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Boca Raton Museum of Art
501 Plaza Real, Boca Raton, FL 33432
In Mizner Park
T: 561.392.2500 F: 561.391.6410
Email: info@bocamuseum.org

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Hours:
Tues, Wed & Fri
Thurs
Saturday & Sunday
Mondays & holidays


10AM - 5PM
10AM - 8PM
NOON - 5PM
CLOSED

Admission:
Members
Children(12 & under)
Adults
Seniors(65 +)
Students(with ID)

1st SUNDAY of each month


FREE
FREE
$12
$10
FREE

FREE 

   

Exhibitions

An Unexpected Examination of American Heroes and Icons at the Boca Museum of Art
 
Published Tuesday, October 8, 2013

Boca Raton, FL – The myths and realities of American icons are explored in two very different styles at the Boca Museum of Art through December 29, 2013. With an installation of inflatable sculptures, videos, and sounds, a unique look at the iconic cowgirl is presented with the exhibition, Nancy Davidson: Let’er Buck. Questions of what makes a real-life hero are examined through a series of photographs depicting Mexican and Latino immigrants working in New York with the exhibition, Dulce Pinzón: The Real Story of the Superheroes.

Nancy Davidson: Let’er Buck

Experience the sights, sounds, smells, and spectacle of the rodeo in an exhibition devoted to an icon of American culture…the cowgirl. Artist Nancy Davidson, known for site-specific installations about American icons and gender issues, presents an absurdist ode and critique of the cowgirl through sculptures, photographs, videos, and sounds. Her colorful conflations of boots, chaps, balloons, ropes, and sawdust evoke the grandeur of the rodeo as well as comments on the American fascinations with the overly large – the “super-sized.” Growing up in the 1950s, Davidson was inspired by the “can-do” spirit of the cowgirls she saw in Hollywood movies and musicals. Characters such as Doris Day’s Calamity Jane, Butty Hutton’s Annie Oakley, and the gun-slinging Joan Crawford in Johnny Guitar stood in stark contrast to the conventional the stay-at-home wife. They were individuals, able to transgress what was deemed acceptable for women. Rowdy and unruly, they were more than equal to men – yet sexy and glamorous, no matter the situation. “Often women discuss their personal concept of the cowgirl as a self-reliant, athletic woman who could ride and rope, showing off their bravery and resourcefulness,” said Davidson. “However, you don’t need a horse to be a cowgirl. My view is very much as an outsider, like many who have imagined themselves as cowgirls.” The provocative titles with which she names her works such as No End to Her, Side Saddle, Carnival Eyes, and Dustup speak to her Feminist and formalist roots, embracing the consistency of change with a wry sense of humor. Davidson celebrates the glamour of the Rhinestone Cowgirl while acknowledging the hard-knock lives of real women in rodeo with a video capturing 62-year-old Jan Youren’s final bucking bronco ride after a 47-year career and a sound piece with anecdotes from real life cowgirls.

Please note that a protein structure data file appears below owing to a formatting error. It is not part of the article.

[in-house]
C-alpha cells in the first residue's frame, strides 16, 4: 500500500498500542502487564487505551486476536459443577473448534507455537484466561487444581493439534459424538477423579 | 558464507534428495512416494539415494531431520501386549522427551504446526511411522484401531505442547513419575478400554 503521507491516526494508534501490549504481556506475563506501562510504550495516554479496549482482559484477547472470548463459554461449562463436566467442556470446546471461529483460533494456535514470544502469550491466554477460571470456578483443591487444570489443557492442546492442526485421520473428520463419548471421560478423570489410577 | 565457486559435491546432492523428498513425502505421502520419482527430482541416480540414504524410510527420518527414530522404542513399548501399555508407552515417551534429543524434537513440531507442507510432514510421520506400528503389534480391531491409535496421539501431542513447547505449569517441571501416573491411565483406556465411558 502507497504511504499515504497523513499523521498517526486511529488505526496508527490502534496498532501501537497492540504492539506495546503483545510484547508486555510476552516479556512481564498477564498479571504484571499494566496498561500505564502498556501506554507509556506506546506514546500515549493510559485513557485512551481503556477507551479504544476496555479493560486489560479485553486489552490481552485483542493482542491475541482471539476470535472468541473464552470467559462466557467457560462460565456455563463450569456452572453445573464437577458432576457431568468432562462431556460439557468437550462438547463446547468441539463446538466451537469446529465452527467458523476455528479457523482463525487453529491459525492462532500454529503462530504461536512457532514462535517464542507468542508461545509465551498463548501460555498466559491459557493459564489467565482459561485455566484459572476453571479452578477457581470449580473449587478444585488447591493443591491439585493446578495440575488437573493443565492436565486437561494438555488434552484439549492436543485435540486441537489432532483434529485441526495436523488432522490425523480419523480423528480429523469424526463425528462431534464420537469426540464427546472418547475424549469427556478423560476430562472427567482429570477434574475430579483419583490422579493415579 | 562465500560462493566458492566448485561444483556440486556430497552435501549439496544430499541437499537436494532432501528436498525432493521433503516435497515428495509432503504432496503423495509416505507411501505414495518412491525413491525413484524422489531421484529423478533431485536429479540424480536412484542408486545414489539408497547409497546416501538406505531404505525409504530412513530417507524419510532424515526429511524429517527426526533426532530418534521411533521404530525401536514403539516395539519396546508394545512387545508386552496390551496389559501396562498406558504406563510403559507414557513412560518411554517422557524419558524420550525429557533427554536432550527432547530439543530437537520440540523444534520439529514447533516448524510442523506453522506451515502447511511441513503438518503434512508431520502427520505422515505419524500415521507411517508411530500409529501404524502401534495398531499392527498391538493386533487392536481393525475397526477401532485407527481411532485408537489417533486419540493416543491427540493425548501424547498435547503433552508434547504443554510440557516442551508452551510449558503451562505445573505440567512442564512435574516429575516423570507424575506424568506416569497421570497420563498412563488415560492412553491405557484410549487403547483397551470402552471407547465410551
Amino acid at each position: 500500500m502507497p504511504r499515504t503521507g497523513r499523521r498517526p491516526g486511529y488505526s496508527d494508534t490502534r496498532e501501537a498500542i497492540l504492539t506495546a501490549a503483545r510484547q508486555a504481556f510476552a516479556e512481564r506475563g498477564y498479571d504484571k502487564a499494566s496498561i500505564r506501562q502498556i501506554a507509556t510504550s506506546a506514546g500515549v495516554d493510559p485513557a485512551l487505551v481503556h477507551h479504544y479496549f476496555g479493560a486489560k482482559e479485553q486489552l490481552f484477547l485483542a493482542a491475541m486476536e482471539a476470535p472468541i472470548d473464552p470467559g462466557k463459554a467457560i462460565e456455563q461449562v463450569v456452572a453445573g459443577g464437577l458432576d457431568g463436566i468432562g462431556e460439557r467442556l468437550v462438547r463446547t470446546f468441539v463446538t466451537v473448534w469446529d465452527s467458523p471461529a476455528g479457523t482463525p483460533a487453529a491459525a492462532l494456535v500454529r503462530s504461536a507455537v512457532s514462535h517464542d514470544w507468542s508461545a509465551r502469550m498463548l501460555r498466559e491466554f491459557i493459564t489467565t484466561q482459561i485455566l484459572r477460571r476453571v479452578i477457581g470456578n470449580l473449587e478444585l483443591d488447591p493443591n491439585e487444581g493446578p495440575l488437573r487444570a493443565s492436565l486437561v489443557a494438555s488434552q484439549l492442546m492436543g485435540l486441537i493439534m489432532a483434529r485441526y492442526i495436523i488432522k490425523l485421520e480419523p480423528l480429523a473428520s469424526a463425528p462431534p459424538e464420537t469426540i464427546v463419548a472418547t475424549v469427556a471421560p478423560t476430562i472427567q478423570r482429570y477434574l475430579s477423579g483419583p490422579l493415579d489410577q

Dulce Pinzón: The Real Story of the Superheroes

What is a hero? What is a superhero? In a series of oversized photographs, Dulce Pinzón seeks to shine a light on the quiet heroes who make sacrifices for the good of others. For the artist, the countless Mexican and Latino immigrant workers in New York City, who every week send a portion of their modest income back to family members, seemed like the perfect example of the unnoticed hero.

In her words: "The principle objective of this series is to pay homage to these brave and determined men and women that somehow manage, without the help of any supernatural power, to withstand extreme conditions of labor in order to help their families and communities survive and prosper."

For the exhibition, Pinzón selected 20 workers, dressed them in costumes of popular American and Mexican superheroes that corresponded to their employment, and photographed them going about their usual work day. She identifies each by name along with their hometown, the number of years they have been working in New York City, and the amount of money they send back to their families each week.

Boca Museum of Art

The Boca Museum of Art is one of the leading cultural institutions in South Florida, achieving international recognition as a visual arts institution for its dynamic, changing exhibitions from acclaimed artists and distinguished permanent collection. The Museum’s many public programs include artist presentations, family activities, art films, the Annual Art Festival, and more than 100 classes per week at its studio Art School. Museum Auxiliaries include The Artists’ Guild, Friends Auxiliary, and Collectors’ Forum. For more information call 561.392.2500 or visit www.bocamuseum.org. The Art School is located at 801 West Palmetto Park Road, Boca Raton, FL 33486.

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